Rising demand for eco-friendly products has created a wave of new choices on the market. As more products emerge to meet the need, a great deal of confusion is being generated around certifications and credible claims. Bottom line? It’s getting harder to make an informed decision.
So, what is a true eco-friendly paper? Is recycled fiber enough? In fact, very few of us know how the paper we use is manufactured – the type of energy and the quantity of water used – all of which can strongly impact the environment.
Energy, a key driver for a small environmental footprint
It’s no secret, paper manufacturing uses a lot of energy. Thus, renewable energy can dramatically help in reducing a paper’s environmental footprint.
Generally, the paper industry uses natural gas, or electricity generated from coal combustion or nuclear energy. These processes contribute to the depletion of natural resources, while at the same time producing undesirable greenhouse gas emissions. In contrast, Cascades primarily uses biogas and hydroelectricity to manufacture its papers, neither of which requires the use of non-renewable resources and produces little-to-no carbon emissions as they are sourced from waste and water.
Biogas, energy generated from waste
Biogas results from the decomposition of waste buried in a landfill site, which has been captured to prevent its release into the air. It is then transported by pipeline over a distance of 8 miles to Cascades’ Rolland mill. Once on site, it is used as thermal energy for 93% of the mill’s paper manufacturing needs, replacing the need for traditional fossil fuels.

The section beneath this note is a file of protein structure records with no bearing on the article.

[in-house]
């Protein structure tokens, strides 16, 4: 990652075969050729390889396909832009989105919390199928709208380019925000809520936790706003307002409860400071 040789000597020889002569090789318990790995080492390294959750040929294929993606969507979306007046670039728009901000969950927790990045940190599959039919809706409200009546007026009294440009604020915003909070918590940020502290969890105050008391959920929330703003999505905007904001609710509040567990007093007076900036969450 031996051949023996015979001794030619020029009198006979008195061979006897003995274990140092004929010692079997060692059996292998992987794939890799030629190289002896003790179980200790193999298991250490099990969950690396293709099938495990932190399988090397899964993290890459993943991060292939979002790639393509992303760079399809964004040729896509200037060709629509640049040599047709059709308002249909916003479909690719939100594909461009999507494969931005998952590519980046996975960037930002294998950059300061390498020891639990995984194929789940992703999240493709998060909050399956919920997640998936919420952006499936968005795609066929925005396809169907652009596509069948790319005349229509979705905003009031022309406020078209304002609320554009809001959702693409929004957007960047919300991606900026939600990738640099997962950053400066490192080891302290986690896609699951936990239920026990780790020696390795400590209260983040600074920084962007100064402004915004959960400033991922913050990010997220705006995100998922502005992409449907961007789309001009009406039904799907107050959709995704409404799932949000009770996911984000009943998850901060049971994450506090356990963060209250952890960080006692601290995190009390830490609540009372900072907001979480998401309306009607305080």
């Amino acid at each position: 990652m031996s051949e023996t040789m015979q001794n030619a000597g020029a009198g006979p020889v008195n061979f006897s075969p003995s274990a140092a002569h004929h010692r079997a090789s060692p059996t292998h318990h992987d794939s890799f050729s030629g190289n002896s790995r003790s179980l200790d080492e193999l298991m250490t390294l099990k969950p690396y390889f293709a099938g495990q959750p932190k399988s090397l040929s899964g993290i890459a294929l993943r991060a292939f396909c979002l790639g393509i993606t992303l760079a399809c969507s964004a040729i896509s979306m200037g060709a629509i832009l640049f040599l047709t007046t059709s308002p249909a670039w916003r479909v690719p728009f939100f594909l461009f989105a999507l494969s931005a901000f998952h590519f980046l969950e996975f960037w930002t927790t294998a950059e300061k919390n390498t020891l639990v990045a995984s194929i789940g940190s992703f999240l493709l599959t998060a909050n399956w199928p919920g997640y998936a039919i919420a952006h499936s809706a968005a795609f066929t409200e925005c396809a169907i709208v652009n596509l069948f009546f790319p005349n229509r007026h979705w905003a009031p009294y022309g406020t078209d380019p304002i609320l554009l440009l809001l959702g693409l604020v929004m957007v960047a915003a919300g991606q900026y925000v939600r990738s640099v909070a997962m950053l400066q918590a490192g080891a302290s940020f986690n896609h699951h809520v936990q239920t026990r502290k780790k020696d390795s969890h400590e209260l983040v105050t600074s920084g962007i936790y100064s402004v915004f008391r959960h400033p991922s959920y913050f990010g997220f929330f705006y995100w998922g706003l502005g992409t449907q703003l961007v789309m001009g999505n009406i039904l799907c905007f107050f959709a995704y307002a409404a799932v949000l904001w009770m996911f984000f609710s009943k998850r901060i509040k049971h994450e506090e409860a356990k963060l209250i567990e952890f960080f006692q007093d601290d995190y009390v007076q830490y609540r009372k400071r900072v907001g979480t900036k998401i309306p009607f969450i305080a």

Valorisation of biogas is a sustainable initiative that locally reuses abundant resources which would otherwise be lost. During the production of fine papers, Cascades’ Rolland mill generates 70,000 fewer tons of CO2 each year, the equivalent of removing 23,400 compact cars from the road.
As demonstrated by a Life Cycle Assessment, the biogas used is largely responsible for the small environmental footprint of Rolland Enviro100 and Rolland Opaque50. In fact, compared to the North American industry average for uncoated virgin and 100% recycled papers, Cascades’ fine papers have less impact on the environment. The production of these two papers generate, respectively, 67% and 60% less CO2 than the virgin equivalent.
As you can see, the type of energy used for paper manufacturing makes a noticeable difference on the environment.
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Rolland Enviro100 and Rolland Opaque50 are trademarks of Cascades.